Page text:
And all feel the cumulative physical and emotional effects of the rock and roll life. I spoke to the lead singer of one well known punk band who told me how he had collapsed on stage during a set, a fully blown (herniated) lumbar disc leaving him without feeling in his legs, his back in fiery pain. Emergency surgery in a Hamburg hospital followed. His health insurance “provider” in the US (to which he had been paying premiums for fifteen years) denied payment of the 6000 Euros (about $9000 US at the time) as the surgery was performed without prior authorization.

I spoke to another player who’d recently turned fifty. The previous year he’d been playing an arena show when, in the middle of a thrashing windmill chord (a la Pete Townsend), he felt a sharp twinge in his neck; then a bolt of electricity shot into his right arm. He powered through the set, but the next morning he couldn’t get out of bed. Somehow he made it through the tour, but afterward he hobbled home–unable to work for months. He had no health insurance.

I also talked to young players; guys in their twenties; the “invincible” ones. From gig to gig, fueled by burgers, chips, adderall, and beer, they madly pound drum kits and crowd surf. They haul their own gear onstage and off. Sleep is an afterthought. The early signs of wear are already showing on these young warriors: constant low grade pain, an occasional spasm. But they accept these tweaks as “normal”: obligatory battle scars on the long crusade to fame and fortune.

Others just came by to sit and talk, and to thank MusiCares for the help it has given to them or their friends; for the money to get the customized hearing protection, for the psychologist referral, or for just being there when no one else was.

I realized then and there that NAMM is far more than a trade show. NAMM is a gathering of kindred spirits. It’s an annual meeting of the tribe; a place where we can all come together after another year spent pursuing the holy musical grails of rock and roll, country, jazz, and classical.

Staffing that MusiCares booth with my fellow musician/healers–social workers, addiction specialists, administrative support staff–I felt like part of an ancient shamanic priesthood, serving the needs of our troubadour family.

Musicians are called to make music because of the joy it brings to them and those around them. But few of those players recognize the toll that this path can take. When more dreams have been lost than have been fulfilled; when the adoration of the crowds has waned; or when the sheer physical duress of the working musicians life fully demands attention, there is a need to heal. And from the alchemical blend of music, open listening, therapeutic wisdom, communion and love, such healing arises.

NAMM provides the meeting ground for this process; MusiCares, the healing space.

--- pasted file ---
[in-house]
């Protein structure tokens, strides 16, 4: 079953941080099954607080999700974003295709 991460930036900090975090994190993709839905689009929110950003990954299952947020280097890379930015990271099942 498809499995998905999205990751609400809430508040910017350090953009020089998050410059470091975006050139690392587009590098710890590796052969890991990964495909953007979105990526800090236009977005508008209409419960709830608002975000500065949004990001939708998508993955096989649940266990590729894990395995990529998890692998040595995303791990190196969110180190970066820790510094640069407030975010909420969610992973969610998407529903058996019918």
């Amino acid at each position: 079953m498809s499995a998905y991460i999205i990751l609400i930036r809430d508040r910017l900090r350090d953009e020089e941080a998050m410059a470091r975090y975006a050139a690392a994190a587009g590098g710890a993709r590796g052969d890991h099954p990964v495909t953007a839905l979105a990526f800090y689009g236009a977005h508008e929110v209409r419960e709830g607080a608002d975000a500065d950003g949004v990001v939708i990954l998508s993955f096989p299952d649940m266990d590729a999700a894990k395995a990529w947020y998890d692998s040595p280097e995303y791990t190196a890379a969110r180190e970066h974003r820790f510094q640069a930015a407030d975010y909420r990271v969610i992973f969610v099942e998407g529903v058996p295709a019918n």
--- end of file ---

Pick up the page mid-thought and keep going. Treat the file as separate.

Read more articles like this on Dr. Fishman's blog, or visit his website.

Levels of healing: psycho-energetic dimensions


With seemingly clear boundaries between our bodies and the world through which we move, it’s easy to feel separated from everything outside our skin.  But as physical, chemical, emotional, and energetic beings, this perception belies our true nature.

Our five senses–hearing, touch, smell, taste, and sight–are directed primarily outward. They help us to navigate the material world, to survive so we may pass our DNA on to future generations.

This Darwinian narrative has framed many of our modern ideas about health and healing. We’ve come to see our bodies as biochemical capsules moving through space and time. As a result, modern medicine has developed a reductionistic, physico-chemical model to describe, diagnose, and treat disease.

We now have laser-tipped endoscopic tools that can snip off cancerous colonic lesions, nano-engineered, pharmaceuticals tailored to bond only with diseased cells, and MRIs that allow us to study brain activity during meditation, sleep, and sex.

Yet the deeper we probe, the further away we move from knowing other levels of our being. We simply 're-enforce' the model that has been in place for the past 100 years.

A Parallel Journey

Western medicine, at the end of the 19th century, recognized the role of mind in health and healing. Sigmund Freud, a Viennese medical doctor, systematized psychotherapy while treating the neuroses of his (mostly female) upper class patients. The field grew rapidly. From the collective unconscious of Carl Jung to the somatic psychology of Wilhelm Reich, these early pioneers built upon (and challenged) the foundation Freud established, expanding our understanding of mind.